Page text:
The UAVSAR project, funded and managed by ESTO, developed a new remote sensing instrument to measure and monitor various changing features on Earth’s surface. Built at the Jet Propulsion Laboratory, UAVSAR was designed to fly on an uninhabited, remotely-piloted aircraft such as the Northrop Grumman Global Hawk (shown above). Today, UAVSAR is flying on demonstration and science flights aboard the NASA Gulfstream III, a piloted airplane.
How It Works
UAVSAR is a fully-polarimetric L-band (24 centimeter wavelength) synthetic aperture radar with an actively scanned antenna that can be electronically steered to point at its target. The instrument is flown on repeat pass missions over an area of interest and the images are compared to determine what has changed in the intervening time – a process called repeat pass interferometry.
The key challenge in obtaining repeat pass interferometry measurements is ensuring that the airplane and the instrument make the repeat trip as close to the original flight line as possible. The UAVSAR system utilizes real-time differential GPS to determine the aircraft’s position to within 30 centimeters. A precision autopilot developed at NASA’s Dryden Flight Research Center uses the GPS data to control the aircraft’s flight path to within 5 meters. The GPS / Autopilot system, coupled with the UAVSAR’s electronically steered antenna, enables repeated airborne measurements that can be used to detect millimeter-scale changes in the topography.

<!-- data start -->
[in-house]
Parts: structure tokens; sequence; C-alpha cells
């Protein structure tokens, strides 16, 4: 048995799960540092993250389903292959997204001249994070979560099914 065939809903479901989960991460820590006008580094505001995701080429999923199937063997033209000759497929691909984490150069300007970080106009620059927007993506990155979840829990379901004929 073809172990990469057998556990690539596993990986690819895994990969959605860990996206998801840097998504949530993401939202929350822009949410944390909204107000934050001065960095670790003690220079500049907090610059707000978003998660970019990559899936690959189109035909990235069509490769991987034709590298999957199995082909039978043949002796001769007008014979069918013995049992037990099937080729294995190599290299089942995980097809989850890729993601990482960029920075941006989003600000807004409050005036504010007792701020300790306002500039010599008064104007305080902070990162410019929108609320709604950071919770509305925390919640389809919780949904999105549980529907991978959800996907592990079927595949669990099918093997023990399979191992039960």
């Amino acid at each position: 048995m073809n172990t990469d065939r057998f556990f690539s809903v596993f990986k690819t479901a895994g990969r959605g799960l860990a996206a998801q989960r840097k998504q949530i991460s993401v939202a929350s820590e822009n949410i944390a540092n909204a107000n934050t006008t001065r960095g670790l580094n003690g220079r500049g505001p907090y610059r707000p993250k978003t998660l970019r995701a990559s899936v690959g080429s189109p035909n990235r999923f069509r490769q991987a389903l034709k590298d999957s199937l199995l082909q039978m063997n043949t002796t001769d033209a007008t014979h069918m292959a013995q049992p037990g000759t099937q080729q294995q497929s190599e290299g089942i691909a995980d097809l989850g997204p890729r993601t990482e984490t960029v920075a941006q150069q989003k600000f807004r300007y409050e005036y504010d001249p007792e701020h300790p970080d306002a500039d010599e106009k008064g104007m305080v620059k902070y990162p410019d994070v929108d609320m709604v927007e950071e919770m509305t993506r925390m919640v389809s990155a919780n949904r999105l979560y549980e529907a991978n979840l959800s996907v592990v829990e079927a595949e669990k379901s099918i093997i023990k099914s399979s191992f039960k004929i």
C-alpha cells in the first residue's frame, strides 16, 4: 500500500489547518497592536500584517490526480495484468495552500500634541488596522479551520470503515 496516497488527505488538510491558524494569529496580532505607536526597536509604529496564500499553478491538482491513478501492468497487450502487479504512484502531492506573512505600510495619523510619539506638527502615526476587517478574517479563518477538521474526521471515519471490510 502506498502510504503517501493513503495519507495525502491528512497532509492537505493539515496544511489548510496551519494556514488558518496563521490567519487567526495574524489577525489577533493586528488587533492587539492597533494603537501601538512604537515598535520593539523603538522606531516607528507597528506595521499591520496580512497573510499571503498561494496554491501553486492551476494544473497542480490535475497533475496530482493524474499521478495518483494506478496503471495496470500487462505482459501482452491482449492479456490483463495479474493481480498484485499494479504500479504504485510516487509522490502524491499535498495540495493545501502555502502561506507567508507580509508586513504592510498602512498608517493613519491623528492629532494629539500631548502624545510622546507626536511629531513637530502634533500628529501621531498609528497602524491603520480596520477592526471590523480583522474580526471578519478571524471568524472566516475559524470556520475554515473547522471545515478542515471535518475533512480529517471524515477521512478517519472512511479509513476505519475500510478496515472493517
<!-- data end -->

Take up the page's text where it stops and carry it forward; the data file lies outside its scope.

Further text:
The UAVSAR instrument has the potential to measure and monitor a wide range of rapidly changing features on Earth – from rapidly moving glaciers and changes in ice thickness to seismic activity and vegetation. UAVSAR is also well-suited for use as an airborne test bed for future radar technologies and algorithms.